Memorials are Everywhere

When traveling through Israel memorials are everywhere. When walking through the streets of Jerusalem remembrances are inescapable. I happened upon this memorial to those who fell in 1967’s battle for Jerusalem.

I approached to examine the names more closely and count the fallen. Were they killed here, in this exact spot in which I now stand? I do not imagine. Did they die in one moment? I do not know. For their families they are more than names etched on a memorial. They are sons, and brothers. They are husbands, and grandsons.

I discovered kittens playing at the soldiers’ feet.

Their nursing mother scurried off as I approached. The kittens were unafraid? Or unknowing?

Wars intrude on everyday life. Hanoch Levin writes:

When we go walking, there are three of us — You, me, and the war to come. When we sleep, there are three of us — You, me, and the war to come. You, me, and the war to come, The war that is coming for good. You, me, and the war to come, Bringing eternal rest. When we smile in a loving moment, The war to come smiles with us. While we wait in the delivery room, The war to come waits with us. You, me, and the war to come, The next war, which will bring us good. You, me, and the war to come, Creating eternal rest. When they knock on the door, there are three of us — You, me, and the war to come. And when all this is finally over there will again be three of us — The war to come, you and the photograph. You, me, and the war to come, The war that is coming for good. You, me, and the war to come, Creating eternal rest.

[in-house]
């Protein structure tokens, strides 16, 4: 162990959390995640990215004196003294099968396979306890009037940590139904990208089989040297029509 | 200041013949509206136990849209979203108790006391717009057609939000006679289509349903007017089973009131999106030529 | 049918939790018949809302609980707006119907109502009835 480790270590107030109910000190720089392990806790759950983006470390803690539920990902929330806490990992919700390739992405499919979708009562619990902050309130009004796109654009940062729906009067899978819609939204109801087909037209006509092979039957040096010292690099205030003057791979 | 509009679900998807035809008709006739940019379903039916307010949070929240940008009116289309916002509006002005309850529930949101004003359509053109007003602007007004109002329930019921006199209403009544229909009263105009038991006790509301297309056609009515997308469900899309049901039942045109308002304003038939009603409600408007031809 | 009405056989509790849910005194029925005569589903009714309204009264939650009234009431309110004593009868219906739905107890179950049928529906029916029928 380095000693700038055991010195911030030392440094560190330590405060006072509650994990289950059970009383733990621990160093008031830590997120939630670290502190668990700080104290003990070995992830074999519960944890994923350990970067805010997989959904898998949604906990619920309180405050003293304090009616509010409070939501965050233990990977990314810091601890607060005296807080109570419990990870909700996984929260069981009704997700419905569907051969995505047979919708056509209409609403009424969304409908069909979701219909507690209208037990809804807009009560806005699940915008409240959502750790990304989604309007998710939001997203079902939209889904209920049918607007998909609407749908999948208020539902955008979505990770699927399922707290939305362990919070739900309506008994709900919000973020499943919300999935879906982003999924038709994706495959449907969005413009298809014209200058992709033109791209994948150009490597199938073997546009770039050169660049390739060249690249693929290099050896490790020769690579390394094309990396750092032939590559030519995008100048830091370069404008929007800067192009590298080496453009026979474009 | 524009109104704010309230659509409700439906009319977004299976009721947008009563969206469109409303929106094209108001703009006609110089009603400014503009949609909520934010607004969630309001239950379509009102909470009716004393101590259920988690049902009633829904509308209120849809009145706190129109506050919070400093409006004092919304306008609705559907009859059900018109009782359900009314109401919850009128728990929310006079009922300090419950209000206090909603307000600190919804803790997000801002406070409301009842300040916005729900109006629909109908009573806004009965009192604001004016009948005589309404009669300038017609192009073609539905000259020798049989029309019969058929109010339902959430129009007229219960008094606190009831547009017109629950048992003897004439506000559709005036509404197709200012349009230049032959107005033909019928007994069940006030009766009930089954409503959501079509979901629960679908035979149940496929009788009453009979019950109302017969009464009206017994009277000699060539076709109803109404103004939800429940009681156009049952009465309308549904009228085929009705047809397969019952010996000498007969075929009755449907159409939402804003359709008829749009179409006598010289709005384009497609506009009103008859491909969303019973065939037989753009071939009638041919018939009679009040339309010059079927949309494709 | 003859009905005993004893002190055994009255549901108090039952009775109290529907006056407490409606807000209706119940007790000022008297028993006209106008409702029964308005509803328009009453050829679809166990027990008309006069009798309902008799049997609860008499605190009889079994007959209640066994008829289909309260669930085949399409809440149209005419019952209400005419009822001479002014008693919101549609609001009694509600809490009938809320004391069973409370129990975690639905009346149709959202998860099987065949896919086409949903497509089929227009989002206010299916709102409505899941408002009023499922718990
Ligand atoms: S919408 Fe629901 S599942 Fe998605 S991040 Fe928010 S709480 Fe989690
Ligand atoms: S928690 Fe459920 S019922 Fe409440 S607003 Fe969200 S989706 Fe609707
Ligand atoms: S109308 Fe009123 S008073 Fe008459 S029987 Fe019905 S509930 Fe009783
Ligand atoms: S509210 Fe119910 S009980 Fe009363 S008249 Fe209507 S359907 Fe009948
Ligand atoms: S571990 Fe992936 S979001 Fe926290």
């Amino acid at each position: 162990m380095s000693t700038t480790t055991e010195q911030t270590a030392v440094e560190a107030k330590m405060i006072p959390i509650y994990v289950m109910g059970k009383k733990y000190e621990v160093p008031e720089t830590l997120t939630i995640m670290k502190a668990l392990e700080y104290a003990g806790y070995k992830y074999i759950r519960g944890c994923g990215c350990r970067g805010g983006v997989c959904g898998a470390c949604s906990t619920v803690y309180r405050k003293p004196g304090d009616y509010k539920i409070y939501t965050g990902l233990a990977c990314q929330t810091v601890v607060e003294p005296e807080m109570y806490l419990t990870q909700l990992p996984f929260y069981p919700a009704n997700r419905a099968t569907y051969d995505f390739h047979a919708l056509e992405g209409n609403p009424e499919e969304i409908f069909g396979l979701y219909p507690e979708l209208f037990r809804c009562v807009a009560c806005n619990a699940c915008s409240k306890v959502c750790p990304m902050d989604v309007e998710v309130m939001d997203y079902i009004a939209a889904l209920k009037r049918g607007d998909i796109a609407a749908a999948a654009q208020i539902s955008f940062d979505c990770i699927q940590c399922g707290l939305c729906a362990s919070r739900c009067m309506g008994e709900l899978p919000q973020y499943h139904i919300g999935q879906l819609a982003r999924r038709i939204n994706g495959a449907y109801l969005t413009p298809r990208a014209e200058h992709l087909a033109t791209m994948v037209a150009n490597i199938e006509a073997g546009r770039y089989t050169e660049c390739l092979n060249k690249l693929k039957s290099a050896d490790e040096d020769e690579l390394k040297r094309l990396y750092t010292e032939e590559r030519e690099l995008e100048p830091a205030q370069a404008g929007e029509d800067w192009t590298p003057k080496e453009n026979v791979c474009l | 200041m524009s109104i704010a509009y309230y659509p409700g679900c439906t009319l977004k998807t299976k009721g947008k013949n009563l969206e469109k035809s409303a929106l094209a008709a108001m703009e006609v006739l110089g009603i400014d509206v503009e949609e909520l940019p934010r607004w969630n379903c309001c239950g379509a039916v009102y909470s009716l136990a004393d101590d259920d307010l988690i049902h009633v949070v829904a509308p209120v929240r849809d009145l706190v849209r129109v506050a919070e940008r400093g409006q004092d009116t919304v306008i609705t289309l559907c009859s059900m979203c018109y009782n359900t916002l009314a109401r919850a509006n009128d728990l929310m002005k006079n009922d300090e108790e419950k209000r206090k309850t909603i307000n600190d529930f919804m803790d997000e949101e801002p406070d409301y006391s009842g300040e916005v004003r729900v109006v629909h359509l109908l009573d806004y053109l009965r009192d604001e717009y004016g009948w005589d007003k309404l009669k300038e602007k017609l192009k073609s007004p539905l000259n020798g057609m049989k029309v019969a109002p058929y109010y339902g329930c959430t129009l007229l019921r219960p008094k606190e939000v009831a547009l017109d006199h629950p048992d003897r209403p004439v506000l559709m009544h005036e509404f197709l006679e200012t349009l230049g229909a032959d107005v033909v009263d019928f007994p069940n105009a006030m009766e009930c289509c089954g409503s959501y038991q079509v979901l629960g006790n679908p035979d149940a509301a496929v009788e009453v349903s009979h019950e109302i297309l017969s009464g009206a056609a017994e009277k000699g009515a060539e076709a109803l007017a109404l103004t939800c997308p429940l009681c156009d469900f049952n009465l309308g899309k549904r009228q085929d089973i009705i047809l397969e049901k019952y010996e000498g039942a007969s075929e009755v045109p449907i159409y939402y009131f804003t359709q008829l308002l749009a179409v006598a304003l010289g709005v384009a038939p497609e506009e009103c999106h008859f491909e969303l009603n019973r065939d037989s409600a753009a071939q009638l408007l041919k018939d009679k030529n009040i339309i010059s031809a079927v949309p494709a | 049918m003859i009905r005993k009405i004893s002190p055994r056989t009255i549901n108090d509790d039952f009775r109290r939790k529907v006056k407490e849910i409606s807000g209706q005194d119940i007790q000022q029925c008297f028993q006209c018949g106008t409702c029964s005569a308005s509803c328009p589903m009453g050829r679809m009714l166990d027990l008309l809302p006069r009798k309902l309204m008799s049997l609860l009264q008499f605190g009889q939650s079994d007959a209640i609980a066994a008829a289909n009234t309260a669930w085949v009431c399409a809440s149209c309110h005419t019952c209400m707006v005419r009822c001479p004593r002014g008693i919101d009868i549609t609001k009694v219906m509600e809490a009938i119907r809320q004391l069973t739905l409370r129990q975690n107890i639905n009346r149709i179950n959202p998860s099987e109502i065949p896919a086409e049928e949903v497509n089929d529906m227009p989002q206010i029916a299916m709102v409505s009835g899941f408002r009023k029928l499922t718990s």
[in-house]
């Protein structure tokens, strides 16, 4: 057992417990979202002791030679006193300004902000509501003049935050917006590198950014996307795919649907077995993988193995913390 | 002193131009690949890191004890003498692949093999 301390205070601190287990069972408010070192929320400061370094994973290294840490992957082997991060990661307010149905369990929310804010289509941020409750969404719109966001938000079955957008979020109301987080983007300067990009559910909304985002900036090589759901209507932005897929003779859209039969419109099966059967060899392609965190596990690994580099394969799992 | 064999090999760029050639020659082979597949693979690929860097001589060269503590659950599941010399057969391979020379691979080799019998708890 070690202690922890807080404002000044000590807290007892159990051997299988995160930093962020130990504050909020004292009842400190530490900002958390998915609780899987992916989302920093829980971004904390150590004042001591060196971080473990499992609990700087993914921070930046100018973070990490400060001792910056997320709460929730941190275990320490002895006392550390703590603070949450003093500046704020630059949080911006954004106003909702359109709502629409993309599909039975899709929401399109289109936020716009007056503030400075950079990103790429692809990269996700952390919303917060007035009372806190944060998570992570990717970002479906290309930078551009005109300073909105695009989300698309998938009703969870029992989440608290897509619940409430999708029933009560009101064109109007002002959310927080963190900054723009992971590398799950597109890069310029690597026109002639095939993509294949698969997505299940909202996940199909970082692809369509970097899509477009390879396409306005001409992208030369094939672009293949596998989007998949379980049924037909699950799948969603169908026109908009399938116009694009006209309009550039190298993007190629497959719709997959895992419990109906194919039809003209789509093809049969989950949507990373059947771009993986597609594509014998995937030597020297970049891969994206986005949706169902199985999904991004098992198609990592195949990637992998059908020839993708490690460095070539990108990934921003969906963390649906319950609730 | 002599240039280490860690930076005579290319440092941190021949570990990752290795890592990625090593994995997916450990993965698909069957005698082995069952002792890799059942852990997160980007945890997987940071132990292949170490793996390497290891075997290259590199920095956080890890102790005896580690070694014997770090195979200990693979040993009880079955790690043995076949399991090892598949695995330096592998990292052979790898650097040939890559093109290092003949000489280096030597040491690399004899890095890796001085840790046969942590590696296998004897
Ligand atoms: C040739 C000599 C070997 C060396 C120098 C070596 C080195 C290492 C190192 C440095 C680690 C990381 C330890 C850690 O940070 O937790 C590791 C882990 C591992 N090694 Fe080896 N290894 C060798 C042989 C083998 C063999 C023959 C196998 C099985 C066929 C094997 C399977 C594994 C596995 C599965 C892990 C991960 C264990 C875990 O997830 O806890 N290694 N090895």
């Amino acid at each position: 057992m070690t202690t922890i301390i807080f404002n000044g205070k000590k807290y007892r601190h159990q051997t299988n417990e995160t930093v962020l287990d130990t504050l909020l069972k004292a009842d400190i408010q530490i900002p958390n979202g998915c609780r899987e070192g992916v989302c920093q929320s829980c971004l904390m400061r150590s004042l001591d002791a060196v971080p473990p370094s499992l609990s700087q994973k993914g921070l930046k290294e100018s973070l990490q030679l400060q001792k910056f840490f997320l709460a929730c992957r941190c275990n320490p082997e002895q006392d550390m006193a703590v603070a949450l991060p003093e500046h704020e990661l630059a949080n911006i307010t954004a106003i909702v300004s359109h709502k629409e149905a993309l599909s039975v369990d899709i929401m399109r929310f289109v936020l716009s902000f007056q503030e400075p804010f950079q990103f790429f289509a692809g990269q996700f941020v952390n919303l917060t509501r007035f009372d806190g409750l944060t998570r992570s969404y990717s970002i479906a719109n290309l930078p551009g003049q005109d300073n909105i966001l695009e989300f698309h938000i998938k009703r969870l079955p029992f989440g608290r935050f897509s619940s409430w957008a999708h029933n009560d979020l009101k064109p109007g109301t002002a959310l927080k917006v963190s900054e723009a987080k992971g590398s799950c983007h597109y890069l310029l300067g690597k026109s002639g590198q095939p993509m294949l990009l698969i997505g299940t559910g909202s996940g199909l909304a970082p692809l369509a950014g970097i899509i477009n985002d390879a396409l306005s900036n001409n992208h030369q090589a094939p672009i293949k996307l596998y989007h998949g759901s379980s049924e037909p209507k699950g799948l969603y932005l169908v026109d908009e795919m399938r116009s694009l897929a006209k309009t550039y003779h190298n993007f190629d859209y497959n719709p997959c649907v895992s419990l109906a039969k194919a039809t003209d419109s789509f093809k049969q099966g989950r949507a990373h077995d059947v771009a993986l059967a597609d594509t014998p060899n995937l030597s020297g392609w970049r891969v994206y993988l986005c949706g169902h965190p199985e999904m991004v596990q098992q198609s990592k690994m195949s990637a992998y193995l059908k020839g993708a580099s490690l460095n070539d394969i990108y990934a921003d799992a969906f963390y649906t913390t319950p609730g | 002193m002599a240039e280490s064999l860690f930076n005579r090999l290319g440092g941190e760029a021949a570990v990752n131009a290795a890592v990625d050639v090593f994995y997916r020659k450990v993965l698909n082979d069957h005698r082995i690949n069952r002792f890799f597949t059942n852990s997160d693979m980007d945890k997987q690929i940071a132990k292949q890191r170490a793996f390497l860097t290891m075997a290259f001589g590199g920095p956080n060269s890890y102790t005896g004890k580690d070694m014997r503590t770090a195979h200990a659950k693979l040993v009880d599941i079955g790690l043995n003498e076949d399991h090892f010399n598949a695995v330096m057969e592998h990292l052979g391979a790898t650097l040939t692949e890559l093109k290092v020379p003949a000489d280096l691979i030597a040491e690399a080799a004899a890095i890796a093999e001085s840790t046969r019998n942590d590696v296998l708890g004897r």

Today might very well be Yom HaZikaron, Israel’s Memorial Day, but in Israel every day presents memorials and remembrances. Every day presents the worry of the war to come.

Israel has become far too expert in building remembrances to the fallen.


Originally published at www.rabbimoskowitz.com on May 1, 2017.

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